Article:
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Mainstream, VOL LV No 9 New Delhi February 18, 2017

Russian Envoy with an Indian Heart

Tuesday 21 February 2017, by Arun Mohanty

TRIBUTE

Russia’s legendary ambassador to India, Alexander Mikhailovich Kadakin, known as Sasha Kadakin to thousands of his admirers, friends, well-wishers and colleagues across the country, passed away on January 26, India’s Republic Day, in a Delhi hospital. The entire conscious life of Kadakin, a great patriot of his country, champion of Indo-Russian friendship and sincere friend of our country, was deeply associated with India. Born in former Soviet republic Moldavia’s capital Kishinev, Sasha had his higher education from the Soviet Union‘s most prestigious Institute of International Relations, popularly known as MGIMO. Kadakin visited his dreamland India for the first time in 1971 while completing his graduation from this university. This was the year when a new country called Bangladesh appeared in the world map, thanks to the enormous Soviet help. This was the time when India was internationally isolated and there emerged a Washington-Beijing-Islamabad axis creating the most critical period for India’s sovereignty and independence. It is the great Soviet Union that came to our rescue at the time neutralising the unprecedented danger to our independence from the US-China-Pakistan axis.

There was an extraordinary and spontaneous outpour of sympathy for the Soviet Union on the Indian streets. Thousands of people spontaneously gathered on Shantipath in front of the Soviet embassy to express solidarity and gratitude to the Soviet people. Kadakin, who had just come to visit Delhi for the first time after his graduation, charmed the crowd with his chaste Hindi speech on Shantipath. Next year he joined the Soviet embassy. His entire life ever since got associated with India, his karmabhumi, as he used to say. He served in the embassy in various capacities from Attaché to Minister Counsellor, finally to get the most coveted post of Ambassador in the year 1999 at the age of barely 50. He was not only Russia’s longest serving Ambassador to India but served in this capacity twice till death snatched him away from us.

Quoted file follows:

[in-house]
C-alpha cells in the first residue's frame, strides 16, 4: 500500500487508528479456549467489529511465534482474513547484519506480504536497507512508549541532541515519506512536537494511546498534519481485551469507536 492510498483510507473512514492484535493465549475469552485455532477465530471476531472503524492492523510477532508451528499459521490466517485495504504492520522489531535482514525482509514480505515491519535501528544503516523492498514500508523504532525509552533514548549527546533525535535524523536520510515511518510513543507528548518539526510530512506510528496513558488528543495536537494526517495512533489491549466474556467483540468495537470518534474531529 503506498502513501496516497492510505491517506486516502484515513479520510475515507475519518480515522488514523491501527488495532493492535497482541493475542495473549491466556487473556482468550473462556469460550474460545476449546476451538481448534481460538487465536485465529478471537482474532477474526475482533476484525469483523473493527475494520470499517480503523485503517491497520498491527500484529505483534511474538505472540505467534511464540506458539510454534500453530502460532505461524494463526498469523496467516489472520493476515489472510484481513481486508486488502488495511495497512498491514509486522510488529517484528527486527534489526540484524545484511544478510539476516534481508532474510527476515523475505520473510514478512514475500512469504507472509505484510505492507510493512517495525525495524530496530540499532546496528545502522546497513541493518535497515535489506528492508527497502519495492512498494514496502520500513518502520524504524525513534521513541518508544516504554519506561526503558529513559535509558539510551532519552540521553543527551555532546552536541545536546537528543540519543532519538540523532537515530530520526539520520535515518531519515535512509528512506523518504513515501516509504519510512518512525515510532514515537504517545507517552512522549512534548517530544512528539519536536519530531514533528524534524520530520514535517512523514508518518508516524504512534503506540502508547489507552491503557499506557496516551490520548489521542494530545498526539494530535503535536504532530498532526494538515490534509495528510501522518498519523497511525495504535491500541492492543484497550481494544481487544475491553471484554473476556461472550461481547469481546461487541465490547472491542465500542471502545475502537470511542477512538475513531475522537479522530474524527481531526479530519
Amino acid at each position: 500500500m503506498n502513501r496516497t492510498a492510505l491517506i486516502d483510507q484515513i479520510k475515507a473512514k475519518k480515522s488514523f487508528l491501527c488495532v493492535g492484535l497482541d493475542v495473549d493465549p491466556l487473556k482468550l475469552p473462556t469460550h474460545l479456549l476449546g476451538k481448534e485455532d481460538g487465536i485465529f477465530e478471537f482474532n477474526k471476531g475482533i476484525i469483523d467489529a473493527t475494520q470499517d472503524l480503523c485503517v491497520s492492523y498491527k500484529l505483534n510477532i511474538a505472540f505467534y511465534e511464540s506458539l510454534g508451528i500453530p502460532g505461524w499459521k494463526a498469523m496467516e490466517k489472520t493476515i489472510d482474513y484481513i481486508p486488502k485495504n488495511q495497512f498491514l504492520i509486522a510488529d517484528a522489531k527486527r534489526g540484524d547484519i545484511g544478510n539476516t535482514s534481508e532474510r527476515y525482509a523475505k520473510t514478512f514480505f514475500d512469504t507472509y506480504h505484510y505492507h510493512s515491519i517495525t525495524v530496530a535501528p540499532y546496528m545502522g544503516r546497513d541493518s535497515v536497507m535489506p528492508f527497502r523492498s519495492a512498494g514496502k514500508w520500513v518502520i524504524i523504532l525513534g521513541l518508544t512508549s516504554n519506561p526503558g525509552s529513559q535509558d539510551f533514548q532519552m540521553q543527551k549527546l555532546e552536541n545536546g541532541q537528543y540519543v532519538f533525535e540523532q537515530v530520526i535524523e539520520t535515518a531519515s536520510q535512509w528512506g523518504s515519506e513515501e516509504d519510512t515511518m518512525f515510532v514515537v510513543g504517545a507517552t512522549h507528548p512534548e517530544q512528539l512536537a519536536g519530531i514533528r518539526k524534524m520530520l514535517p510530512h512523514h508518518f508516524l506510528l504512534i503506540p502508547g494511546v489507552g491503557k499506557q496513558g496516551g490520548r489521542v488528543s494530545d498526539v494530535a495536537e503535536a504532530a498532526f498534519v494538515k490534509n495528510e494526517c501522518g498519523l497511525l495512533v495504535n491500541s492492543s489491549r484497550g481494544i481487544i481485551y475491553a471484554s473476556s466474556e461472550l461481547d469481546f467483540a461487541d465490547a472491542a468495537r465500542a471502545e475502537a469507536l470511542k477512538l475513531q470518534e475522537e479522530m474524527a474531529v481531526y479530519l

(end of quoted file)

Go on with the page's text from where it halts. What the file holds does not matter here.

Kadakin served as the Russian ambassador with a passion, playing an important role in various periods of our relationship. Kadakin was aghast when there was an attempt in policy-making circles in Moscow to equate India with Pakistan in the aftermath of the Soviet break-up when Russian Foreign Minister Kozyrev and his team wanted to ‘correct the Indian tilt’ in Moscow’s policy towards South Asia. Kozyrev ruthlessly fired very senior Russian diplomats who raised their voice against this policy. Kadakin survived and made his contribution to save the relationship from the brink of disaster.

Kadakin should be credited for coining the expression of continuity from Indo-Soviet to Indo-Russian friendship. In the post-Soviet Russia, particularly in the first half of the 1990s, it was fashionable to call oneself democrat by denouncing everything Soviet. Kadakin, brought up in the Soviet school of diplomacy, did not fall prey to the ‘fashion’, rightly singing the true virtues of friendship between India and the former Soviet Union. He made a contribution in mentioning the significance of the historic Indo-Soviet Treaty of Peace, Friendship and Cooperation in our official bilateral documents signed since the end of the 1990s.